I was compelled to provide a manifestation for the neural network by giving it a robotic body. Moreover, the electrophysiological interface I developed allowed me to establish a feedback loop between the robotics and the biological brain, and thus create an autonomous cybernetic entity. It started as a necessity… but grew to be a real fascination

What are your aims as an artist working in between technology and art?

I believe art plays an important role in encouraging engagement with, and critical reflection on, a unique cultural moment where we are witnessing the unprecedented evolution of bio-technologies and various modes of liminal lives that hover in an ambiguous zone, defying our traditional understanding of life.

Art has the potential to initiate public debate on the challenges arising from the existence of liminal lives, and the shifting forces that govern and determine life and death.

My research explores a number of fundamental themes that underpin the intersection between art and science; life and death, cybernetics, and artificial life. It investigates processes of transformation of bodies or living biological material from artistic, philosophical and ethical perspectives.

In my work, I use bio-technologies in a subversive way, attempting to problematize these technologies by putting forward absurd and futuristic scenarios. This allows critical engagement with the technologies and helps lure the viewers into exploring the artworks.

It also draws viewers into a wider practical and ethical dialogue about the future of these technologies and their use and forces people to re-evaluate their own perceptions and beliefs.

The development of your last project CellF involved two main parts: the biotechnology one, for which you obtained neural cells by reprogramming fibroblasts obtained from your skin, and the generation of a robotic body to interface with the neurons. What have been the biggest conceptual and technical challenges that you have faced for both parts?

In 2012, I received a Creative Australia Fellowship from the Australia Council for the Arts to develop a biological self-portrait titled cellF. I intended it to be a progression of the past fifteen years of my research conducted through various projects involving the process embodiment of neural networks (or “Bioengineered brain”) with various robotic bodies whose aesthetics and function are informed by nature of the neural network as well as the work’s narrative.

With cellF, the neural network was mine. I reprogrammed my own skin cells to become neurons. Therefore, in parallel to the biological work, I also spent time considering what kind of robotic body I could give myself. What sort of body do I want to give to my “external brain”? That was quite a challenging process that took almost a year to finalize.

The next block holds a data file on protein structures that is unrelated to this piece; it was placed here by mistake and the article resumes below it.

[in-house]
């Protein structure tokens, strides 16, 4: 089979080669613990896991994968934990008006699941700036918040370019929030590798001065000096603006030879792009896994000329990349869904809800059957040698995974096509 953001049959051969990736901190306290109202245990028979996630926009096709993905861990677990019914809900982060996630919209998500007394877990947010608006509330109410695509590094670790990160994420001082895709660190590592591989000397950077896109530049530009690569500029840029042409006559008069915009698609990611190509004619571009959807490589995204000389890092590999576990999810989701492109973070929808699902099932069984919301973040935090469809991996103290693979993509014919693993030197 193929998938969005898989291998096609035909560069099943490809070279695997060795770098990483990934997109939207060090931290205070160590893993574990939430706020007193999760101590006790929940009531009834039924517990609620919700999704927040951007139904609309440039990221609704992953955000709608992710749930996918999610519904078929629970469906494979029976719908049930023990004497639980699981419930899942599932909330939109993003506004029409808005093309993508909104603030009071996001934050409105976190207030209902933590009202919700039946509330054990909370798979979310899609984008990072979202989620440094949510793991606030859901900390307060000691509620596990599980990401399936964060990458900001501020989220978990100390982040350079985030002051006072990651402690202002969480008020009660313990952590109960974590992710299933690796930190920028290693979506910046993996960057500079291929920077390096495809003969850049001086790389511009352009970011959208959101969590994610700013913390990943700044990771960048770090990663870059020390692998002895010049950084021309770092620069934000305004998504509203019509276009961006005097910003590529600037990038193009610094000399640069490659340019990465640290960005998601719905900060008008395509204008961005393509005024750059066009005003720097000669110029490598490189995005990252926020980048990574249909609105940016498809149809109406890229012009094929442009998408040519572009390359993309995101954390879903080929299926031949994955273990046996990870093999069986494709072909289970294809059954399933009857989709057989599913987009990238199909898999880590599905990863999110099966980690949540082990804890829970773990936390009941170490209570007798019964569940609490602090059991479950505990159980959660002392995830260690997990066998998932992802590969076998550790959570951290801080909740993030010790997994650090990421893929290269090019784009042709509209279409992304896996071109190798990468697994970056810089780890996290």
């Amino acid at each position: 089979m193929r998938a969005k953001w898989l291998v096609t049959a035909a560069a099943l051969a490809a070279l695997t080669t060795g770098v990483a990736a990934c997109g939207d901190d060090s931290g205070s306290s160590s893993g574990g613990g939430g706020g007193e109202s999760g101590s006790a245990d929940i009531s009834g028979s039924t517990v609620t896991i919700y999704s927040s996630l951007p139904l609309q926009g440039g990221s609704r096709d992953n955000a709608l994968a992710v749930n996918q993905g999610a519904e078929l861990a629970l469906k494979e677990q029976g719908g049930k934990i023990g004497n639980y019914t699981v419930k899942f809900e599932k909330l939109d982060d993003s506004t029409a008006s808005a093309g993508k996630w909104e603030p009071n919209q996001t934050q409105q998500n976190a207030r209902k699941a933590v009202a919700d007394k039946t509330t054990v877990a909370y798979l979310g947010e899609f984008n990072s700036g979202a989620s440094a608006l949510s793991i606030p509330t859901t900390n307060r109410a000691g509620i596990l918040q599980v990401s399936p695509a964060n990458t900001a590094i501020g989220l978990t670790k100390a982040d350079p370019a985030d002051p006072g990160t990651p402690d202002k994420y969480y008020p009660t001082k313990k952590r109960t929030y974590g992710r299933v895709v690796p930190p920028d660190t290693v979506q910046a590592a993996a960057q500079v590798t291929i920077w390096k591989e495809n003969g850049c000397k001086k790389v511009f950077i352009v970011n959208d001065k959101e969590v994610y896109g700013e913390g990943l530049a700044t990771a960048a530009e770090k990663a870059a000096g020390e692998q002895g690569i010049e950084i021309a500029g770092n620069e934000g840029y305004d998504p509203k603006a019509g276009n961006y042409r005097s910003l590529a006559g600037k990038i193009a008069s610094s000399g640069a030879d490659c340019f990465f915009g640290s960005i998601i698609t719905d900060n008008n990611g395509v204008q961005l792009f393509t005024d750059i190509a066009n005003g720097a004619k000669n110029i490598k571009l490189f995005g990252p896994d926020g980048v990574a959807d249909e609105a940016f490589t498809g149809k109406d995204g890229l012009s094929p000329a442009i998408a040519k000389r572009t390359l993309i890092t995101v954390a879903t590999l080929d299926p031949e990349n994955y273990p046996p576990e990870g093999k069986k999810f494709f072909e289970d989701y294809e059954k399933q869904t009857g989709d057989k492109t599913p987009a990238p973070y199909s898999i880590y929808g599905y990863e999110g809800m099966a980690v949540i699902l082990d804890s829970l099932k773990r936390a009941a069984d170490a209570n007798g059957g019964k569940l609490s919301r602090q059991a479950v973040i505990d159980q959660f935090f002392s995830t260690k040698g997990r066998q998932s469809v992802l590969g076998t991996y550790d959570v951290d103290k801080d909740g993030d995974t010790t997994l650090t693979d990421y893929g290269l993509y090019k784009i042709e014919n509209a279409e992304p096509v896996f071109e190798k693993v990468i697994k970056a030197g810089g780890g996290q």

When I thought about what kind of body I wanted to design for myself, the idea of working within a humanist anthropocentric paradigm just seemed quite boring to me.

So the decision to create a sound-producing body was based on a long-standing passion for music and sound, combined with my (probably naïve) childhood dream of being a rock star. I decided to embody my external ‘brain’ with a sound-producing ‘body’ comprised of an array of analogue modular synthesizers and have it improvise with human musicians.

As far as the technological challenges – cellF is a very complex project, and it’s hard to pinpoint one technical challenge we had. However, if I have to… it was establishing and optimizing the biological protocols to allow the differentiation of the neural stem cells to neurons over the Multi-Electrode Array so that they could perform neural activity over the interface in the minimum time possible.

We couldn’t find scientific papers that showed us how to do it, so we had to develop our own protocols and go through a very painful optimisation process.

But cellF is a collaborative project, and I’m sure if you ask other members of the project the same question, you will get different answers – the neural interface, the biological lab that is embedded into the sculptural object, the mapping of data to sound and sound to stimulations were all very challenging to develop.

Working at the interface of biological material and cybernetics/robotics, what are the ethical issues you can predict for a future where boundaries between man and machine seem they may blur?

We live in a very anthropocentric world where humans treat other living entities with superiority and arrogance. I think that we will have to start thinking and establishing some ethical considerations regarding the treatment of those new living entities that are alive or show some emergent behaviour or signs of intelligence.

What is your chief enemy of creativity?


You couldn’t live without…

My family (Gemma, Poppy and Oscar). It sounds a bit cheesy I know, but it’s true.

(Photos and video courtesy of the artist)
Collaborators for CellIF: Dr Mike Edel, associate professor and researcher in stem cells; Dr Andrew Fitch, researcher and analogue synthesizer builder; Darren Moore, drummer and experimental electronic musician; Dr Douglass Bakkum, engineer and group leader in neuro-engineering, robotics and artificial intelligence; Nathan Thompson, artist; Stuart Hodgetts, associate professor and director of the Spinal Cord repair lab at UWA.